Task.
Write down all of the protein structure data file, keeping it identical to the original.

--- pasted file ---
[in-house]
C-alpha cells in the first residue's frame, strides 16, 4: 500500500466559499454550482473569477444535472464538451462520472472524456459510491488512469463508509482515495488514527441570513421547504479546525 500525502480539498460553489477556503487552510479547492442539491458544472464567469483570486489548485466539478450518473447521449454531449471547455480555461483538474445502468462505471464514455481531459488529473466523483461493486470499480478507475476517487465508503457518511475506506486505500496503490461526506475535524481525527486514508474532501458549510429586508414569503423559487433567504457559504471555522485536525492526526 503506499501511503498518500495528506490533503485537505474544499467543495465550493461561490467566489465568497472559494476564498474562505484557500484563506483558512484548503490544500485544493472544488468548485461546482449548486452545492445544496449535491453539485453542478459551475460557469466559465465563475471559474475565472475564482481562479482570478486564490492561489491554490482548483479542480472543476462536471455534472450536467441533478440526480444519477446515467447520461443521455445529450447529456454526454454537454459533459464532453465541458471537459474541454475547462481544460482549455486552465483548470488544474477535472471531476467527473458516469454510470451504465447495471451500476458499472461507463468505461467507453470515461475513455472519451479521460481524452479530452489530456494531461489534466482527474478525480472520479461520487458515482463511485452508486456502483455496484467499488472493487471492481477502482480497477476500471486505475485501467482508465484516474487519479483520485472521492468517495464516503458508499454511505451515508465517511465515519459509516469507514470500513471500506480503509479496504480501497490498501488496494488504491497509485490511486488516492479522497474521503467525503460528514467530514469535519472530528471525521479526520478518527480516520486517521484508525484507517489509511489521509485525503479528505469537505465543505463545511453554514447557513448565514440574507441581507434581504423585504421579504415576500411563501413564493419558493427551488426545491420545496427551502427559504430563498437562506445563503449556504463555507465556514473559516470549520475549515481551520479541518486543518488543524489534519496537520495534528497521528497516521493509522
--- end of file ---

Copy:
[in-house]
C-alpha cells in the first residue's frame, strides 16, 4: 500500500466559499454550482473569477444535472464538451462520472472524456459510491488512469463508509482515495488514527441570513421547504479546525 500525502480539498460553489477556503487552510479547492442539491458544472464567469483570486489548485466539478450518473447521449454531449471547455480555461483538474445502468462505471464514455481531459488529473466523483461493486470499480478507475476517487465508503457518511475506506486505500496503490461526506475535524481525527486514508474532501458549510429586508414569503423559487433567504457559504471555522485536525492526526 503506499501511503498518500495528506490533503485537505474544499467543495465550493461561490467566489465568497472559494476564498474562505484557500484563506483558512484548503490544500485544493472544488468548485461546482449548486452545492445544496449535491453539485453542478459551475460557469466559465465563475471559474475565472475564482481562479482570478486564490492561489491554490482548483479542480472543476462536471455534472450536467441533478440526480444519477446515467447520461443521455445529450447529456454526454454537454459533459464532453465541458471537459474541454475547462481544460482549455486552465483548470488544474477535472471531476467527473458516469454510470451504465447495471451500476458499472461507463468505461467507453470515461475513455472519451479521460481524452479530452489530456494531461489534466482527474478525480472520479461520487458515482463511485452508486456502483455496484467499488472493487471492481477502482480497477476500471486505475485501467482508465484516474487519479483520485472521492468517495464516503458508499454511505451515508465517511465515519459509516469507514470500513471500506480503509479496504480501497490498501488496494488504491497509485490511486488516492479522497474521503467525503460528514467530514469535519472530528471525521479526520478518527480516520486517521484508525484507517489509511489521509485525503479528505469537505465543505463545511453554514447557513448565514440574507441581507434581504423585504421579504415576500411563501413564493419558493427551488426545491420545496427551502427559504430563498437562506445563503449556504463555507465556514473559516470549520475549515481551520479541518486543518488543524489534519496537520495534528497521528497516521493509522